Understanding and using message classifications in Exchange Server 2010 - Part One

First post in a two-part series that discusses Exchange Server messages classifications and how they can be used.

Message classification is a feature that is found within Exchange Server 2007 / 2010 and Outlook 2007 / 2010. By using the classification feature, a message that has been classified will contain specific metadata that describes the intended use or audience of the message. Additionally, when a message is classified, downstream applications like Outlook or OWA can use the classification metadata to display user-friendly information about the classification. Or, you can create transport rules that act upon messages depending on their classification and specific criteria.

In Exchange Server 2010 there are three message classifications that are enabled by default:

  • Attachment Removed - Intended to inform recipients when attachments have been removed from the message.
  • Originator Requested Alternate Recipient Mail - Intended to notify recipients that the message has been redirected from delivery to the original addressed recipient.
  • Partner Mail - Intended to notify recipients that the message was encrypted and delivered through a secure connector.

Initially, these classifications are not associated with any transport rules and therefore inert. If you want to make use of these classifications, they will need to create a set transport rules to apply the default classifications based on certain conditions (hopefully as outlined in their descriptions).

In general, the whole point behind message classifications is so that they can be used for compliance and policy management. Either a user is explicitly defining a classification for a message or you are applying classifications to messages based on certain conditions. These classifications can then be used as either a visual cues (Outlook and OWA) as to the type of message being received by the recipient or you can have transport rules act on the classifications. For example, you can use a transport rule to prevent messages that have been classified as internal from being sent to external recipients.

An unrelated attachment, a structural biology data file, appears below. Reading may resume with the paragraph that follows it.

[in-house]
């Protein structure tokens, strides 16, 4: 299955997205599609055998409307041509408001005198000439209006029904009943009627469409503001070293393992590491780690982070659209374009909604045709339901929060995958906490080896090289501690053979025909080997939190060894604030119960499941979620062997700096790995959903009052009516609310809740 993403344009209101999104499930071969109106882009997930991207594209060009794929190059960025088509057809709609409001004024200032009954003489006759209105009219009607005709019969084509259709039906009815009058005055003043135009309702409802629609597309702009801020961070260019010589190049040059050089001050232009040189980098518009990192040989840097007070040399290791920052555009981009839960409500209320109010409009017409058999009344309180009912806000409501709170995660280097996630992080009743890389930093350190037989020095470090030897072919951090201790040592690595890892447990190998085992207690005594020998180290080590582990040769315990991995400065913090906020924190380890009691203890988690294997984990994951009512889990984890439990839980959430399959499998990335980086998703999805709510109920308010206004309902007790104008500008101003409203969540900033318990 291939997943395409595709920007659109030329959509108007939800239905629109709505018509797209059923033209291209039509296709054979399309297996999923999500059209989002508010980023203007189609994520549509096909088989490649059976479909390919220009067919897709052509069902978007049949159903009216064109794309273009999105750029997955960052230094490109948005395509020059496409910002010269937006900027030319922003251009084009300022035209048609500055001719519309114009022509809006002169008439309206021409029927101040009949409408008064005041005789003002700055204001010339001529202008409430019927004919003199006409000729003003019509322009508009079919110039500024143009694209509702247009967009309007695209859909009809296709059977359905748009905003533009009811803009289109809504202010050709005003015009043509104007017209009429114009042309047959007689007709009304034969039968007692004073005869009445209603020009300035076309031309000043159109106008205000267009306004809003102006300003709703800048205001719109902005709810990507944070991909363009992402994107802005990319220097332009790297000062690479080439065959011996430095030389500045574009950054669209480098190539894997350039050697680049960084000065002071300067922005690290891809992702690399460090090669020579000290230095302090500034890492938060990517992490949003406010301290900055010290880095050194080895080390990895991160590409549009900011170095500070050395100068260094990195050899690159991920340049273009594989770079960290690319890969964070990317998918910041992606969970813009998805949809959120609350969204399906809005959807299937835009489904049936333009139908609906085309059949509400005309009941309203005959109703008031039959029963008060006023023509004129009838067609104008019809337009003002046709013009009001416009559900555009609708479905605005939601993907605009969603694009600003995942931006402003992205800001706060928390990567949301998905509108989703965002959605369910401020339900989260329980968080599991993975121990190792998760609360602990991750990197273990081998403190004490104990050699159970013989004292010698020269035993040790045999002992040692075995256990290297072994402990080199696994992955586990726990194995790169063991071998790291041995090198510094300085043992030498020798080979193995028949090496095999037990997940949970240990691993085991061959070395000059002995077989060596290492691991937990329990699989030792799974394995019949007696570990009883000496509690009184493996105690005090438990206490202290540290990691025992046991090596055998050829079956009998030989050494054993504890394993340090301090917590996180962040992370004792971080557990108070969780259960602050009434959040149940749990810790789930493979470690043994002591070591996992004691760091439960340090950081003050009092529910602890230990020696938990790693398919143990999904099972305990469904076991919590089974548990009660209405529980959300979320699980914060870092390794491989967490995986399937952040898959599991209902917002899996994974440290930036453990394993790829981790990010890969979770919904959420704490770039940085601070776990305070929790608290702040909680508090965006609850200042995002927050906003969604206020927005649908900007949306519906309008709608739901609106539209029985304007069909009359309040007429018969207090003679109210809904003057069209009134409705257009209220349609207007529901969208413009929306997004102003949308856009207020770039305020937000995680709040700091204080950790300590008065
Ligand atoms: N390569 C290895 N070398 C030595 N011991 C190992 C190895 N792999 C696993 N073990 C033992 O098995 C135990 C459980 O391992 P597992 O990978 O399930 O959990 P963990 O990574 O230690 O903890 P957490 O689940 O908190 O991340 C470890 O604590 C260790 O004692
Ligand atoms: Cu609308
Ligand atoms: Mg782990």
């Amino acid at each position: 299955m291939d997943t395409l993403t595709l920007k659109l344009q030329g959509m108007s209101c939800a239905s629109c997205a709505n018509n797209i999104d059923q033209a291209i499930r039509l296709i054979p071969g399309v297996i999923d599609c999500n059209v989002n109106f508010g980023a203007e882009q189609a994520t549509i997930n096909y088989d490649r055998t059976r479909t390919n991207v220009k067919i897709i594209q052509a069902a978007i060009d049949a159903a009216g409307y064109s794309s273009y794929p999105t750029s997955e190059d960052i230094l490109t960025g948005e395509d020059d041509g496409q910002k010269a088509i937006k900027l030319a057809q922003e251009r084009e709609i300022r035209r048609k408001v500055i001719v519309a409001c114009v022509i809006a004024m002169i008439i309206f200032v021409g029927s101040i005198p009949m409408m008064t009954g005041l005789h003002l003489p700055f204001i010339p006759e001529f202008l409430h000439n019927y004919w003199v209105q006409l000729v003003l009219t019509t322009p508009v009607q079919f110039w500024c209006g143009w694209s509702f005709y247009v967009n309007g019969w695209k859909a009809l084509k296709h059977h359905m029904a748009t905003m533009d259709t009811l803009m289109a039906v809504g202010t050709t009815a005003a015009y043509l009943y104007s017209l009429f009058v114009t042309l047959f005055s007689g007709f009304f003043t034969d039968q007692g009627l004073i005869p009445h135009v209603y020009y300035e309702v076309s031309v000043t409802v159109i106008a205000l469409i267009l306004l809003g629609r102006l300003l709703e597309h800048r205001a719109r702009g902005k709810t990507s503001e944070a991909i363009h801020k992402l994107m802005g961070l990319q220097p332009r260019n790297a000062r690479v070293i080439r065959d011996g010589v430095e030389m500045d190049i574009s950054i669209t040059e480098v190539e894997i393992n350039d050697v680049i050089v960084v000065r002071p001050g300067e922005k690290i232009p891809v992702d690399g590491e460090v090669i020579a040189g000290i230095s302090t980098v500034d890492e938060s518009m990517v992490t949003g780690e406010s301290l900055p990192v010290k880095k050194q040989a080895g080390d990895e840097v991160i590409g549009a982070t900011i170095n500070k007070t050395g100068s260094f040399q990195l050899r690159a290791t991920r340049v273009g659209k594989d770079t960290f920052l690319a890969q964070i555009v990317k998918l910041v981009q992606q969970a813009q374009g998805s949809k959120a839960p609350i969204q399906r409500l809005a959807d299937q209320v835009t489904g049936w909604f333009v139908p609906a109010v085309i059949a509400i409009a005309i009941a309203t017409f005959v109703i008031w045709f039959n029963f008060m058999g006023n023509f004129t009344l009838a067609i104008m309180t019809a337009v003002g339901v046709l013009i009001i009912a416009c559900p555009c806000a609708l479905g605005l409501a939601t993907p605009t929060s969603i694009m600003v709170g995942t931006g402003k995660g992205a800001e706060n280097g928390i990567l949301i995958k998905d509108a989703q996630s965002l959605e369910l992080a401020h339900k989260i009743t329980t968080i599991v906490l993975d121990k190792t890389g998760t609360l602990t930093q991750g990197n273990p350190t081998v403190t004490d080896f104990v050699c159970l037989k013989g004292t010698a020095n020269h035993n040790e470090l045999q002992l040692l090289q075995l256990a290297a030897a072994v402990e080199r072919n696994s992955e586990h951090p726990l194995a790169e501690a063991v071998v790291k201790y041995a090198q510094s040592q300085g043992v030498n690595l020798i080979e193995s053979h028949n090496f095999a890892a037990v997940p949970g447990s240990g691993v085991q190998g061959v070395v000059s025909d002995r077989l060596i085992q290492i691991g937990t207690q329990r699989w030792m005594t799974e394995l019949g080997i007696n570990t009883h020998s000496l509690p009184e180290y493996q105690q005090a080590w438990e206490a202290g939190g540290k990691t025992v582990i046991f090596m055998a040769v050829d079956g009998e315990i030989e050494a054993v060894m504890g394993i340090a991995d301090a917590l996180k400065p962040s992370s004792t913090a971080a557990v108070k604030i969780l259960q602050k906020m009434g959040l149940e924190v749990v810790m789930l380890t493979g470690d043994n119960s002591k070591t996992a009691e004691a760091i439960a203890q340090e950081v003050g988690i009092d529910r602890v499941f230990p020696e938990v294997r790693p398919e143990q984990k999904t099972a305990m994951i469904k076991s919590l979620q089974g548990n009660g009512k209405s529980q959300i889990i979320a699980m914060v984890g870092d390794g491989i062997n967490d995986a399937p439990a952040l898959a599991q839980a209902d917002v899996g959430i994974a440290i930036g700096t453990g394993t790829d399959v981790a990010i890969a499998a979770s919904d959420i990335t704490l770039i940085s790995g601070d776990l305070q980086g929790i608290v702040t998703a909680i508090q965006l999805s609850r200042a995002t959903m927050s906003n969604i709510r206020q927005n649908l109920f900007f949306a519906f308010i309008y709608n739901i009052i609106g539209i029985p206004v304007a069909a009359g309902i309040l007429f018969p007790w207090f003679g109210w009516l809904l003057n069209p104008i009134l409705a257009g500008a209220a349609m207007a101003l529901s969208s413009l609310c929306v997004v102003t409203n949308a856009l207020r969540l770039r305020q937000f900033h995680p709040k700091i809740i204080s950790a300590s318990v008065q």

To manage message classifications in Exchange there are four cmdlets that you can use:

  • Get-MessageClassification – Used to get information about a specific classification.
  • New-MessageClassification – Used to create a new message classification.
  • Remove-MessageClassification – Used to delete a specific message classification.
  • Set-MessageClassification – Used to modify a message-classification’s settings.

Details about creating message classifications and how to incorporate them into transport rules will be covered in my next post. But, once you have created a message classification, you will need to export that classification into an XML file, which can then be distributed to your Outlook 2007 or greater clients (otherwise users cannot apply the classification to messages). To accomplish this feat, use the Export-OutlookClassification.ps1 script to create the XML file using the following command:

Get-MessageClassification | .\Export-OutlookClassification.ps1 > C:\mycoolfile\Classifications.xml

Once you have the XML file, you will then need to distribute the file to your Outlook clients (using your favorite means). Finally, you will need to add a registry entry on the Outlook clients that points to the location of the XML file. Details are provided here: http://technet.microsoft.com/en-us/library/aa998271.aspx

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